dietary dry matter (ddm, Note 10). After one week, hemoglobin and erythrocyte counts had dropped
maximally. No loss of weight and appetite were seen. Onion feeding caused hemolytic serum, dark-
brown colored urine and paleness of mucous membranes of the mouth.
Onion doses as high as the equivalents of 18-71 g raw onion/kg bw, had marked effects within one
day (15-19, Note 11). Blood methemoglobin content increased and hematocrit decreased, along
with the appearance of intra-erythrocytic Heinz bodies (inclusions composed of denaturated
hemoglobin) and eccentrocytes (erythrocytes with hemoglobin localized to a particular portion of
the cell). Reported clinical signs were inactivity, pale conjunctiva, hematuria, onion-like smell of
urine and soft feces. Onion was fed in various forms: minced and dehydrated, boiled or as soup
filtrate. Severe hemolytic anemias also occurred in canine clinical cases after accidental single
ingestion of dehydrated, raw or cooked onions (20-27).
Toxic mechanism
In isolated dog erythrocytes exposed to onion extract, hemoglobin was oxidized to methemoglobin
followed by the formation of Heinz bodies (28). That observation suggests that onions contain
oxidative compounds. By (apparent) contrast (Note 12), dogs with hereditary, high erythrocyte
reduced glutathione were extra susceptible to onion-induced hemolysis (17).
Gruhzit (4) showed that orally administered, synthetic disulfides caused hemolytic anemia in dogs,
and proposed that disulfides in onions do the same. NPTS oxidatively induced methemoglobin
formation by isolated canine erythrocytes (29) and produced hemolytic anemia in dogs (30, Note
13). Disulfides, including DATS, also raised methemoglobin in canine erythrocytes (31), as did an
onion-derived phenolic compound (32, Note 14).
Unanswered issues
Making use of literature in the public domain, it appears impossible to take stands as to three
matters: canine metabolism of onion’s organosulfur compounds and the safety and palatability of
onion powder. Concerning dogs, it is only known that S1PC undergoes N-acetylation and is then
excreted in urine (33, Note 15). The value of onion powder as palatability enhancer in (canned) dog
food cannot be assessed.
In dogs, aged 4 months, feeding a dry food mixed with 25% wet weight of onion (1 g dried onion/kg
bw.d or 4% of ddm, Note 16) for 18 months, neither lowered hematocrit nor induced clinical or
pathological changes (34). However, body-weight gain of dogs fed the onion diet was lower than
that of their counterparts fed the reference diet. The difference in weight gain could relate to the
reference diet and/or the added onion (Note 17).
Onions and cats
In cats, Heinz-body hemolytic anemia was observed after accidental onion ingestion (35) or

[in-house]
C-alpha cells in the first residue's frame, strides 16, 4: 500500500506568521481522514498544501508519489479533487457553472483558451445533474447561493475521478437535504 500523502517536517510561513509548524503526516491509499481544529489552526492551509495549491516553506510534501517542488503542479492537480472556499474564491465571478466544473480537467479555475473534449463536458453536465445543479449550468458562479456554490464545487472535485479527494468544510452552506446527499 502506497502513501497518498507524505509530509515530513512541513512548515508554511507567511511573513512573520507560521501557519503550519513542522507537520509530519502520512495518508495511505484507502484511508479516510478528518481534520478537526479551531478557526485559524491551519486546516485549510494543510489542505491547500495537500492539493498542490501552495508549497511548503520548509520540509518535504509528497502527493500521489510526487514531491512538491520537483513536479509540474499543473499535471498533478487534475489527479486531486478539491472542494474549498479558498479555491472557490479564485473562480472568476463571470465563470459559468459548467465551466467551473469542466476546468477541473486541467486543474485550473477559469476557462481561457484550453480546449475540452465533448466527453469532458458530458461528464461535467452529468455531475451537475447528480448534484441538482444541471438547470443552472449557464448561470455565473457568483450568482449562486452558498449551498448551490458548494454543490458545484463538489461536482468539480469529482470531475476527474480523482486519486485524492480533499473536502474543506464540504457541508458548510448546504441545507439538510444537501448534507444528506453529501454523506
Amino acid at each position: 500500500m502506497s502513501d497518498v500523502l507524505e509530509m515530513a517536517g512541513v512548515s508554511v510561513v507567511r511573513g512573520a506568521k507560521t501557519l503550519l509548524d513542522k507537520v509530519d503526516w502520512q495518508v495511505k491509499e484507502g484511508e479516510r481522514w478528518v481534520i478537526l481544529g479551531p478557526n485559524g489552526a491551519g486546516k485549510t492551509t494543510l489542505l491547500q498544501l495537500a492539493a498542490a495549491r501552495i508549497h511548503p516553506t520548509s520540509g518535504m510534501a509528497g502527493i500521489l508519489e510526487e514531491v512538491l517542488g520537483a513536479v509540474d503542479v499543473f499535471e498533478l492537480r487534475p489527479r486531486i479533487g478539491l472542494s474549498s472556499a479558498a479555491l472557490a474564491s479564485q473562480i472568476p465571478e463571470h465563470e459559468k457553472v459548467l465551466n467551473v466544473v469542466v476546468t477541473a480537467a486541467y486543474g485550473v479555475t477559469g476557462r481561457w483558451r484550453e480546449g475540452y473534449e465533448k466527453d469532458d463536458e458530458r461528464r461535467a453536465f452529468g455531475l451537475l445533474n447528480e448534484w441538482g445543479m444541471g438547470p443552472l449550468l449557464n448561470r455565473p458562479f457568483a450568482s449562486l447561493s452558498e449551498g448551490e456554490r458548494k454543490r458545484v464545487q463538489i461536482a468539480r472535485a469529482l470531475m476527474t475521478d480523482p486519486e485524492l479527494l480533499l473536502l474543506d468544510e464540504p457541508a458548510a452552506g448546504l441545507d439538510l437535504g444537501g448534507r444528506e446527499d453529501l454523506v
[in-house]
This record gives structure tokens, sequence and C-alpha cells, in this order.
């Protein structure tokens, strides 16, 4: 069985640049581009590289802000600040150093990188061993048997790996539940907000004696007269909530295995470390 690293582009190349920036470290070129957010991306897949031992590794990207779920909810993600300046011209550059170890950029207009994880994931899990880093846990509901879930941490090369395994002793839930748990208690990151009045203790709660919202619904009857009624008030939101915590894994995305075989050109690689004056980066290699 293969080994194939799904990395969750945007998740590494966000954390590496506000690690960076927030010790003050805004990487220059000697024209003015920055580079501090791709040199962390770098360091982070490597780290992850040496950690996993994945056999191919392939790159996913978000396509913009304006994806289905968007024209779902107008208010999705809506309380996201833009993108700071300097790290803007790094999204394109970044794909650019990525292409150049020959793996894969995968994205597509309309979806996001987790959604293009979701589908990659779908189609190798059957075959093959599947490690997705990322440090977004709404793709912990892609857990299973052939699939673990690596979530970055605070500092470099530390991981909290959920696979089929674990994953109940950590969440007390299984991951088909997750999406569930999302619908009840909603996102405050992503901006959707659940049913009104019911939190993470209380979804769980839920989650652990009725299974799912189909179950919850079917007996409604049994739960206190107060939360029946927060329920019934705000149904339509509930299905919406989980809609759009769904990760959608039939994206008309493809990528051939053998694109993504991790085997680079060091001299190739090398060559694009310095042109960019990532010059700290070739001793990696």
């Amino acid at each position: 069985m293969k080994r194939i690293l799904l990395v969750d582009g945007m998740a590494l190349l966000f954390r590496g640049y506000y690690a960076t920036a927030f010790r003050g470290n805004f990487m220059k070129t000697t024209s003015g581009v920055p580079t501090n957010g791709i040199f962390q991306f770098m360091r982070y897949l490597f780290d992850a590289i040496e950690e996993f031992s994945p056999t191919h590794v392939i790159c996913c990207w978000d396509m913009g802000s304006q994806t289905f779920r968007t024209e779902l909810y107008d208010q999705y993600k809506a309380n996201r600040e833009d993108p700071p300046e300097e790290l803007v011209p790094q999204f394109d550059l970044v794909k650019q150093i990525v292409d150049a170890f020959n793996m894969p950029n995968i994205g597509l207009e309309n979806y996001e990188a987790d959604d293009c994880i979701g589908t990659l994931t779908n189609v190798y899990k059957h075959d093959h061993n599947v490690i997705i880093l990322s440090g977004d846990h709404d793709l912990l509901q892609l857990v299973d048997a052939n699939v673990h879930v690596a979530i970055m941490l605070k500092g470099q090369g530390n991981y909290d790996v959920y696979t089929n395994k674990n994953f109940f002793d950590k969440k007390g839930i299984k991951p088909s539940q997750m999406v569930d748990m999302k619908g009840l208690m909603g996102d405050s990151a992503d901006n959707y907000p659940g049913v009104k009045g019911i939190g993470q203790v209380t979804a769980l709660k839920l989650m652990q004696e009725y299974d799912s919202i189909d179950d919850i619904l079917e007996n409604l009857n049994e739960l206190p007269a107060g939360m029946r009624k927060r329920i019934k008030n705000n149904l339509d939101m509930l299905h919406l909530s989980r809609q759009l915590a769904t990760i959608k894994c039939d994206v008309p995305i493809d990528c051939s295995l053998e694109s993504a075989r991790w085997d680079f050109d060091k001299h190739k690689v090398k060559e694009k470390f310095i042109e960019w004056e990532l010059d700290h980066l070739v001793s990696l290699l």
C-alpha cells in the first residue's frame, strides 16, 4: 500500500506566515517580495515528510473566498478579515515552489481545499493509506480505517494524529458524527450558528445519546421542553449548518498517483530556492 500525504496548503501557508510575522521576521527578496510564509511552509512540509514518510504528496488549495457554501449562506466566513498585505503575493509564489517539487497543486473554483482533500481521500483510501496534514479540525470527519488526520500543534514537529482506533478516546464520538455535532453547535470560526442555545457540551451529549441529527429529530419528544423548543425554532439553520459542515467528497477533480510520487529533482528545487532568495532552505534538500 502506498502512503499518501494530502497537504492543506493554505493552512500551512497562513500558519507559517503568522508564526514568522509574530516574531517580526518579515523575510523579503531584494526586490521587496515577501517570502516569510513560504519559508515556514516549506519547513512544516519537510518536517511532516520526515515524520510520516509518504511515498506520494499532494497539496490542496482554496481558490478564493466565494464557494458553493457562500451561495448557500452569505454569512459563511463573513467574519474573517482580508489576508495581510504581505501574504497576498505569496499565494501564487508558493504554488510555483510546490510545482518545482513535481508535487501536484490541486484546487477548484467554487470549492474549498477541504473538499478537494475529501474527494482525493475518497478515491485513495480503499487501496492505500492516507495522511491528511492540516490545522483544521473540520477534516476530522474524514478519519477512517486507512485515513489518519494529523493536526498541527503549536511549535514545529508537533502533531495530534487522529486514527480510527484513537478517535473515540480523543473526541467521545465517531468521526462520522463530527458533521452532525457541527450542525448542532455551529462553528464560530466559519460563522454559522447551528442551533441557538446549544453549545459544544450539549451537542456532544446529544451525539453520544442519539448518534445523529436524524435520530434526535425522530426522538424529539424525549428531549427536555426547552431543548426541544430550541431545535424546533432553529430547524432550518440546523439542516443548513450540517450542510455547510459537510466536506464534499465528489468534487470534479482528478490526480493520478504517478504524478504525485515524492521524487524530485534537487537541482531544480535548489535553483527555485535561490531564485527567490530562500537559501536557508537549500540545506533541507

administration of baby food that turned out to contain onion powder (36-38). A cat fed such baby
food had a low hematocrit, which went up, down and up again after subsequent switching to food
without, with and without onion powder (38). A single dose of dried onion (10 g/kg bw, Note 18)
produced Heinz bodies and severe clinical signs (39).
A study with cats fed baby power without or with onion powder showed that the addition caused
Heinz-body formation (38). The feeding of canned food without or with onion powder (0.3, 0.75, 1.5
or 2.5% of ddm) did not affect food intake, but raised Heinz bodies in a dose-dependent fashion,
with steady-state values after about four weeks (38, Notes 19, 20).
Note 1
Onion often occurs in lists of toxic foods for dogs (a -d). Excessive onion amounts have ill effects
indeed, but the amounts of onion in commercial dog foods appear safe.
a. Anne EA. 10 common foods that are extremely toxic to dogs.
https://www.womansday.com/life/pet-care/a3775/pet-health-101-10-toxic-foods-for-dogs-77184/
b. Slideshow: Foods your dog should never eat. https://pets.webmd.com/dogs/ss/slideshow-foods-
your-dog-should-never-eat
c. Schenker M. 28 foods not to feed to your dog (and a list of those you can).
https://www.caninejournal.com/foods-not-to-feed-dog/
d. 13 human foods that are poisonous to dogs. https://www.vets-now.com/2017/01/foods-
poisonous-to-dogs/
Note 2
Canned dog food: Pedigree, CHOICE CUTS IN GRAVY with beef
Ingredients: Sufficient Water for Processing, Chicken, Meat By-Products, Wheat Flour, Beef, Liver,
Wheat Gluten, Salt, Added Color, Sodium Tripolyphosphate, Natural Flavors, Guar Gum, Vegetable
Oil (Source of Linoleic Acid), Minerals (Potassium Chloride, Magnesium Proteinate, Zinc Sulfate,
Copper Lysine Complex, Copper Sulfate, Potassium Iodide), Natural Smoke Flavor, Xanthan Gum,